NEW NET WORTH REQUIREMENTS FOR LICENSED MORTGAGE LENDERS AND BROKERS
More guidance on net worth requirements is available for Maryland licensed mortgage lenders and brokers through an Advisory Notice issued by the Commissioner of Financial Regulation on May 22, 2008. The new net worth requirements, imposed by Chapters 7 and 8 of the 2008 Laws of Maryland, must be met at the time of application for a new or renewal license and at any compliance exam that occurs after that time. The net worth requirements apply to the licensee as a single entity regardless of how many offices the licensee maintains. The Advisory describes documentation that will be acceptable proof of net worth. It also clarifies that a licensee who acts solely as a broker, and does not engage in any lending activity, is subject to the minimum net worth requirement of $25,000, regardless of the amount of loans brokered. Note: For Maryland law purposes, the person whose name is on the promissory note is a lender. Thus, if funds come from a third-party table funding source but the broker's name is on the promissory note, the broker is a “lender” for these net worth requirements. For licensees that act both as a lender and a broker, the required minimum net worth requirement is based only on loans where the licensee acted as a lender. This Advisory is required reading for every Mortgage Lender licensee. Please contact Chris Rahl if you have any questions.
On May 14, 2008, the United States Court of Appeals for the Fourth Circuit, in Saunders v. Branch Banking & Trust Company of Virginia, affirmed a punitive damages award in a suit where the plaintiff alleged that the Bank violated its duties as a furnisher of information under the Fair Credit Reporting Act (FCRA). This claim related to an indirect automobile credit arrangement that ended in repossession of the vehicle. The facts revealed that the Bank knew the plaintiff disputed the debt and that the plaintiff sought to resolve the dispute. When the plaintiff disputed the “in repo status” information furnished by the Bank to consumer reporting agencies, the Bank responded to the CRAs with a “charge-off” status and failed to indicate that the plaintiff had previously disputed the debt. The plaintiff brought suit under the FCRA arguing that the Bank furnished inaccurate information. On appeal, the court affirmed the jury's verdict of $1,000 compensatory damages and $80,000 punitive damages, holding that the FCRA requires more than technical accuracy and that failure to note that the debt was in dispute was substantially misleading. Even recognizing that bad facts make bad law, this case is instructive for furnishers of information subject to the FCRA. Please contact Chris Rahl if you have any questions.
EXEMPTION FROM CREDIT SERVICES BUSINESSES ACT FOR CERTAIN TAX PREPARERS
The Commissioner of Financial Regulation issued an Advisory Notice on May 15, 2008 limiting application of the Credit Services Businesses Act to certain companies that assist taxpayers in obtaining Refund Anticipation Loans (RALs). The Advisory concludes that the Act's interest rate limitations, which prohibit a credit services business from assisting consumers with loans at interest rates in excess of those permitted by Maryland law, do not apply to third-party agents of federally chartered depository institutions, but only when those agents are properly regulated by the IRS as electronic refund originators. All other provisions of the Act will be enforced against tax preparers that facilitate RALs, even when such businesses act as agents of federally chartered depository institutions. Please contact Chris Rahl if you have any questions.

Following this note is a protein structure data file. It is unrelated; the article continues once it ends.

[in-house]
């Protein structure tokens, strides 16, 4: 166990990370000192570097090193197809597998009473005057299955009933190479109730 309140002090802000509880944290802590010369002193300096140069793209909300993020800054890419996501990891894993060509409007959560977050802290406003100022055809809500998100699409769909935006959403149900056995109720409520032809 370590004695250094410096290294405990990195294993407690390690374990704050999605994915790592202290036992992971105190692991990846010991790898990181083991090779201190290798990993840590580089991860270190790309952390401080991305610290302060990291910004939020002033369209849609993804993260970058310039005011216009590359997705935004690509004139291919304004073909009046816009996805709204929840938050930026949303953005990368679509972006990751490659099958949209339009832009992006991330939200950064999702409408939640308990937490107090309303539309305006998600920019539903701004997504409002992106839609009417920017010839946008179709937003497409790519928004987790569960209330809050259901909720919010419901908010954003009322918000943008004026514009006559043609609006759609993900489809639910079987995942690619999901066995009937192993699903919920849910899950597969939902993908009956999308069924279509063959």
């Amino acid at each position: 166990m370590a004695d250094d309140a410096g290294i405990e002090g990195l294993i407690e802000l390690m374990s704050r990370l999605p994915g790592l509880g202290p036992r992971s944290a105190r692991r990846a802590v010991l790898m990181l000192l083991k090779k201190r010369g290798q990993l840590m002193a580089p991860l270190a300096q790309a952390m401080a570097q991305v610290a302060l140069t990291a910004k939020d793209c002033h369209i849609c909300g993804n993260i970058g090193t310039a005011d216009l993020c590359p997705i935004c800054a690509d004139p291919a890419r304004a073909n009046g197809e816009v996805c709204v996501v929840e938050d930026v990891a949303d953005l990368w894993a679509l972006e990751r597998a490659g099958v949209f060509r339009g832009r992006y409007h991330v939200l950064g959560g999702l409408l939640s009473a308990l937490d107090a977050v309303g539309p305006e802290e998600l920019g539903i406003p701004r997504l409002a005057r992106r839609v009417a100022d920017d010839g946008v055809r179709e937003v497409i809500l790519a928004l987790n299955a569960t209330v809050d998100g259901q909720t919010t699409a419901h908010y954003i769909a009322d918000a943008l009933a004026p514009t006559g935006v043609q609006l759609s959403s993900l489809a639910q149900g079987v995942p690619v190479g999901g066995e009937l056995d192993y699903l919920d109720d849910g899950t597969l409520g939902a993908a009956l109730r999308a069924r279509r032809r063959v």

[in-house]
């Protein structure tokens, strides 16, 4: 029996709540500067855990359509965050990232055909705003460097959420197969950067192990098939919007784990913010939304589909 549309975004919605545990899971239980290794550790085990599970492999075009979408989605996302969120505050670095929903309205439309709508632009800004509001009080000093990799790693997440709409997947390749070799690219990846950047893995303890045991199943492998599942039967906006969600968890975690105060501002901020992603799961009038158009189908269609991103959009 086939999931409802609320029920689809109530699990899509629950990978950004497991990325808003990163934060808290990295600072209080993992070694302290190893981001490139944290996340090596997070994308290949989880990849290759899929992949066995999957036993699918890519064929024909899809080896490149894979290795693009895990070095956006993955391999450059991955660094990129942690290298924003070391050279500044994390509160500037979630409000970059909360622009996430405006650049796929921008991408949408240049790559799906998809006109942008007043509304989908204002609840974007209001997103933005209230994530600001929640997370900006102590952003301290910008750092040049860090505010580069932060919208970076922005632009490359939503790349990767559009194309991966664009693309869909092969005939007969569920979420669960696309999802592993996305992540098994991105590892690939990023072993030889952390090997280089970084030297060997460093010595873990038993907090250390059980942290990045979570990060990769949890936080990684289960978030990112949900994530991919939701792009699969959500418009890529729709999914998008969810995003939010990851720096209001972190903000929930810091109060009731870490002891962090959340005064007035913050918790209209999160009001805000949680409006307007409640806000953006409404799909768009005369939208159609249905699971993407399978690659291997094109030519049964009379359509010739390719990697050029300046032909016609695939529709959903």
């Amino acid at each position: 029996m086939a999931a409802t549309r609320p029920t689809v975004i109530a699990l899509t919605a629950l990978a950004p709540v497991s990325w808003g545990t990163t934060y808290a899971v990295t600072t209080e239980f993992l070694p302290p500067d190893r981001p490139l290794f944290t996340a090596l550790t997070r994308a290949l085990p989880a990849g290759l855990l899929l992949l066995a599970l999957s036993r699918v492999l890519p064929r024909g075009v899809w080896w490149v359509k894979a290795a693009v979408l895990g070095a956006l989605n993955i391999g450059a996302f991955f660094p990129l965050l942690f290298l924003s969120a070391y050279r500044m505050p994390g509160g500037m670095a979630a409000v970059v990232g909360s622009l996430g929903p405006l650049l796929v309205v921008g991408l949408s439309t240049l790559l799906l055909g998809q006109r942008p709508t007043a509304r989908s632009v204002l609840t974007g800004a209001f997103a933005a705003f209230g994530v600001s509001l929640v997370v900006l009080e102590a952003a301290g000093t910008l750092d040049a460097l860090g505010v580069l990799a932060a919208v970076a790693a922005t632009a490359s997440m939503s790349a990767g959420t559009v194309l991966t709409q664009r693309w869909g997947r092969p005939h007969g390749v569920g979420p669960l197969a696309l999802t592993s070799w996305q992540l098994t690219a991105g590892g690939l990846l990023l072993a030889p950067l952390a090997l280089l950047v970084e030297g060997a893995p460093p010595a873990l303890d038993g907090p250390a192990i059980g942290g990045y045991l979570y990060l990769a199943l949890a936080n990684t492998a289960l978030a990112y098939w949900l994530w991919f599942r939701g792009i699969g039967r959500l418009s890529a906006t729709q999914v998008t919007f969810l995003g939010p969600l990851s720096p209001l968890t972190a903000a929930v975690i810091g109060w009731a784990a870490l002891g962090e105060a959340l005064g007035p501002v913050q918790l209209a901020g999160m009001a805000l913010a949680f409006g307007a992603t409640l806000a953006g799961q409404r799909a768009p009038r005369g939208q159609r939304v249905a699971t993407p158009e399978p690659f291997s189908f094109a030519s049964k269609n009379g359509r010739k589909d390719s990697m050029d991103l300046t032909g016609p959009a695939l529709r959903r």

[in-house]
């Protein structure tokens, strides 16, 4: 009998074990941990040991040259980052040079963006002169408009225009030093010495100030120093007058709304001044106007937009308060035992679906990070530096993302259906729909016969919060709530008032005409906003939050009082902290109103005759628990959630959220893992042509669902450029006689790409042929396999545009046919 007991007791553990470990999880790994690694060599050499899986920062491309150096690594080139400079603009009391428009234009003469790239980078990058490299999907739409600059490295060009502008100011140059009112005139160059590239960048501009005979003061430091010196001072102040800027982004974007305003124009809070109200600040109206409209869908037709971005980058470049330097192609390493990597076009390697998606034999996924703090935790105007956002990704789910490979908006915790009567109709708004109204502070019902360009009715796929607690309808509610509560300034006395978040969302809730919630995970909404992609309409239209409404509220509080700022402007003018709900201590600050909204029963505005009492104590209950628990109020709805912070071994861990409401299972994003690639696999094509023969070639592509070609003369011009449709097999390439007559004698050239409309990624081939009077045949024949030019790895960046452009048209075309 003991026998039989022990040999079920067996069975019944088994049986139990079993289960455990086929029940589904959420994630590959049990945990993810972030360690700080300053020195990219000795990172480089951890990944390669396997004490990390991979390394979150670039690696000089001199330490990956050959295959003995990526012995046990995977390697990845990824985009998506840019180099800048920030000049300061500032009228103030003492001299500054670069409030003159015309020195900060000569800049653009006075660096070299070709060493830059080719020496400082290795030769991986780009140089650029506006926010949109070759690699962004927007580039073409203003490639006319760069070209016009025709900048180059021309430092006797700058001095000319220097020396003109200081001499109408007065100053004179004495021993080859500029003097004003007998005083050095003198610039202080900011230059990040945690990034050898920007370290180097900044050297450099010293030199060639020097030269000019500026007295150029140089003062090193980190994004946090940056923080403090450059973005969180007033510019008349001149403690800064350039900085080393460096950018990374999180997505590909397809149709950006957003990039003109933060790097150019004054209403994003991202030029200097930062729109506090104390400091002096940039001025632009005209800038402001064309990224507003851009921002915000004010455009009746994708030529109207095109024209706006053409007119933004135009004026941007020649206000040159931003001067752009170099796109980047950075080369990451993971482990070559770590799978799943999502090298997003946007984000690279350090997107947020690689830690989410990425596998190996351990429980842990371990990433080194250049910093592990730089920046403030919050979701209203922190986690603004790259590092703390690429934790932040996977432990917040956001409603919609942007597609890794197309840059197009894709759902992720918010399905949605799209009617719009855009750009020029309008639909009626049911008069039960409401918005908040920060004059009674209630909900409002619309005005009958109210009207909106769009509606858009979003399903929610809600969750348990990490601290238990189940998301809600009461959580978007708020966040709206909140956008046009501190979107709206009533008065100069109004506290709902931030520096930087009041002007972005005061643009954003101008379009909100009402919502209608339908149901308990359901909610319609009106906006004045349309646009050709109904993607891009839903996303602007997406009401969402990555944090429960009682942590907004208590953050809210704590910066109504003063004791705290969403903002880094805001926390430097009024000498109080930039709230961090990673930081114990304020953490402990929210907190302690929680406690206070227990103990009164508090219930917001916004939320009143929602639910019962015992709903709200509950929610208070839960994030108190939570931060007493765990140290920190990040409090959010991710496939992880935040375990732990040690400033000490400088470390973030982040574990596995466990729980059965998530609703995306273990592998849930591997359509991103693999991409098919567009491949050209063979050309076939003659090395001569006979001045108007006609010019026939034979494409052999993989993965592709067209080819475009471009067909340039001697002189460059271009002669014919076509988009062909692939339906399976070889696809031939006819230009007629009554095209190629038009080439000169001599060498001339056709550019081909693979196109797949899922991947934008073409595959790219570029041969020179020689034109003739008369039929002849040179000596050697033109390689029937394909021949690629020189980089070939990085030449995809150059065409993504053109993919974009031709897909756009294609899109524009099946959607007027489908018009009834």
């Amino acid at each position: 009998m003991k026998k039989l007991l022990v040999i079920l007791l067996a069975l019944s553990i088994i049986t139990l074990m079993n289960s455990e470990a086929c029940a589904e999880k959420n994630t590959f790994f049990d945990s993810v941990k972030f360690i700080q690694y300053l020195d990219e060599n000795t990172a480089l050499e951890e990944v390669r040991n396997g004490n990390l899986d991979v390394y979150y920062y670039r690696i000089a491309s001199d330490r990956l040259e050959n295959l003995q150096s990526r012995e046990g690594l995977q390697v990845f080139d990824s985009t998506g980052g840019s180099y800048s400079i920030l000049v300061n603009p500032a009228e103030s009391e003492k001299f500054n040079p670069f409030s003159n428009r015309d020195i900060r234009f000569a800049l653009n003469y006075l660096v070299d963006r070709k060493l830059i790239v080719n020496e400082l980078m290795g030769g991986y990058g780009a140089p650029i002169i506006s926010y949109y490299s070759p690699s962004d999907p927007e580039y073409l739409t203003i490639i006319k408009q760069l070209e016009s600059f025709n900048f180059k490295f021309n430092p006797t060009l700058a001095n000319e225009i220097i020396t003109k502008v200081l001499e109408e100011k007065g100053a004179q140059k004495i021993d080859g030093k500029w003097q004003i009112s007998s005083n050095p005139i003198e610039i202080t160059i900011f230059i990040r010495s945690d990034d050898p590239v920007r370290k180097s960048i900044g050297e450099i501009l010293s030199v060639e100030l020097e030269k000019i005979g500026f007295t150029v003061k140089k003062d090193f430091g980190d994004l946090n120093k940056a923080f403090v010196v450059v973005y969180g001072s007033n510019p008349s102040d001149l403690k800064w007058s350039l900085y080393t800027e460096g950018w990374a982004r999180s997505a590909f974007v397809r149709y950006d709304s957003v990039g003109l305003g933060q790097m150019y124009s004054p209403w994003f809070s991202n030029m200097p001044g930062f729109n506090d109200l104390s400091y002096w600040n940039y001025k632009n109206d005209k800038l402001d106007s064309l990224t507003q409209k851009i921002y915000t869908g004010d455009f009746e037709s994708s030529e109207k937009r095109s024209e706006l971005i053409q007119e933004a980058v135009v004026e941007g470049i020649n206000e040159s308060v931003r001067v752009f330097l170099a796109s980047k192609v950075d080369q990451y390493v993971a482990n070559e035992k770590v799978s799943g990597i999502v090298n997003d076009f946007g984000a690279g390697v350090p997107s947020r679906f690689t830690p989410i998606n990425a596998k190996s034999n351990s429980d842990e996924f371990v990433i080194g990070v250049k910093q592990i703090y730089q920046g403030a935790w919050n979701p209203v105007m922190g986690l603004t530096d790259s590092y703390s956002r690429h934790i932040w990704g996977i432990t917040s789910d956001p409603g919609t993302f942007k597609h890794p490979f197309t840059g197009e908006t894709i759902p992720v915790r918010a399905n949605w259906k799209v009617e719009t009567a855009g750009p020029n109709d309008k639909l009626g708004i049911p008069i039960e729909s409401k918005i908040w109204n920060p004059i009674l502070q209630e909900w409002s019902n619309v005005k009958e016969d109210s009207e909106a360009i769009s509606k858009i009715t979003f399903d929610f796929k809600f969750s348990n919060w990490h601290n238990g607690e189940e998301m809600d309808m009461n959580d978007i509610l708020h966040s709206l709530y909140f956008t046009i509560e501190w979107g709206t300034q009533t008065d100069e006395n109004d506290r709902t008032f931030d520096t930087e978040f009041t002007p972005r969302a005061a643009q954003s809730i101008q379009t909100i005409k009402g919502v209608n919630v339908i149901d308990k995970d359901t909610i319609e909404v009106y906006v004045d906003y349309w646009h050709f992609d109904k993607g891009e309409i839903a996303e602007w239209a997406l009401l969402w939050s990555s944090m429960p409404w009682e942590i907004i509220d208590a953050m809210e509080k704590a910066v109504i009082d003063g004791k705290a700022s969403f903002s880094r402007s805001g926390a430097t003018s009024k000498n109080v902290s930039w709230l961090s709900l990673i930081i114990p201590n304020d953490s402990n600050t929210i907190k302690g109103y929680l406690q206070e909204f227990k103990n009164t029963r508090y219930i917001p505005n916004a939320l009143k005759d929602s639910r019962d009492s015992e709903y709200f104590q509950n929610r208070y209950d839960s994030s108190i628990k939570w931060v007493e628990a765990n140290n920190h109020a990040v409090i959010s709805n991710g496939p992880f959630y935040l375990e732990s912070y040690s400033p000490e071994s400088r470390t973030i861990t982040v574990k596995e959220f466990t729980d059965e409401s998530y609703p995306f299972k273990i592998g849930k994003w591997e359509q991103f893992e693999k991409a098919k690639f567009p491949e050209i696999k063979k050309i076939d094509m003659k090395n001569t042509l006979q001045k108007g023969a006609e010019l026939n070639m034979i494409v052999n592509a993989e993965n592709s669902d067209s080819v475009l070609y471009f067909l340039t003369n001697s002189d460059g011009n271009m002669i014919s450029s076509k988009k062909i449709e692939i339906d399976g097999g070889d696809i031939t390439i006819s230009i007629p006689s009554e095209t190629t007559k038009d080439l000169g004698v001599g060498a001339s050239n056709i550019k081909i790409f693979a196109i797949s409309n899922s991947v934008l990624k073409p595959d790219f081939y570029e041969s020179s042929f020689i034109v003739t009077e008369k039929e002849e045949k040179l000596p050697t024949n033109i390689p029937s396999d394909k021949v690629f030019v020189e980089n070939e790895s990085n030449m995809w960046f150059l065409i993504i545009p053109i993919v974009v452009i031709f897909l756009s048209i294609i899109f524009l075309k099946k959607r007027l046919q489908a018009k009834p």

NEW NOTICE OF FORECLOSURE FILING IS AVAILABLE
Chapters 1 and 2 of the 2008 Laws of Maryland require that a foreclosure action on “residential property” be accompanied by a specific notice to the mortgagor in a form prescribed by the Commissioner of Financial Regulation. The Notice has been issued through emergency regulation and is found on the Commissioner's website but has not yet been published in the Maryland Register. Please contact Chris Rahl if you have any questions.
Maryland law requires that a copy of the completed broker agreement, dated and signed by both the broker and the borrower, be provided to the borrower within 10 business days after the date the loan application is completed. In the May 23, 2008 Maryland Register, the Commissioner of Financial Regulations published proposed regulations to clarify when a “loan application is complete” for these purposes. This proposed regulation reflects the position asserted by the Commissioner's examiners in recent years that “completed application” is triggered by obtaining a credit report and could significantly limit the arguments brokers have been making when examiners question the timeliness of delivering the broker agreement. The Commissioner will accept comments on this proposal through June 24, 2008. Please contact Chris Rahl if you have any questions.
On May 29, 2008, the Maryland Court of Special Appeals issued an opinion in Laing v. Volkswagen of America, Inc., affirming the dismissal on summary judgment of a plaintiff's lawsuit against Volkswagen of America, Inc. for his allegedly defective 2004 Volkswagen automobile. The plaintiff made claims under the Maryland Automotive Warranty Enforcement Act, the Magnuson-Moss Warranty Act, and the Maryland Consumer Protection Act. The court held that circumstantial evidence of defects was insufficient to sustain the plaintiff's burden of production and that “favorable expert testimony was necessary.” Please contact Chris Rahl if you have any questions.
© 2008 Gordon Feinblatt, LLC. MARYLAND LEGAL ALERT is intended for informational purposes only and is not legal advice to any person, entity or firm. The material included in MARYLAND LEGAL ALERT is obtained from a variety of public sources.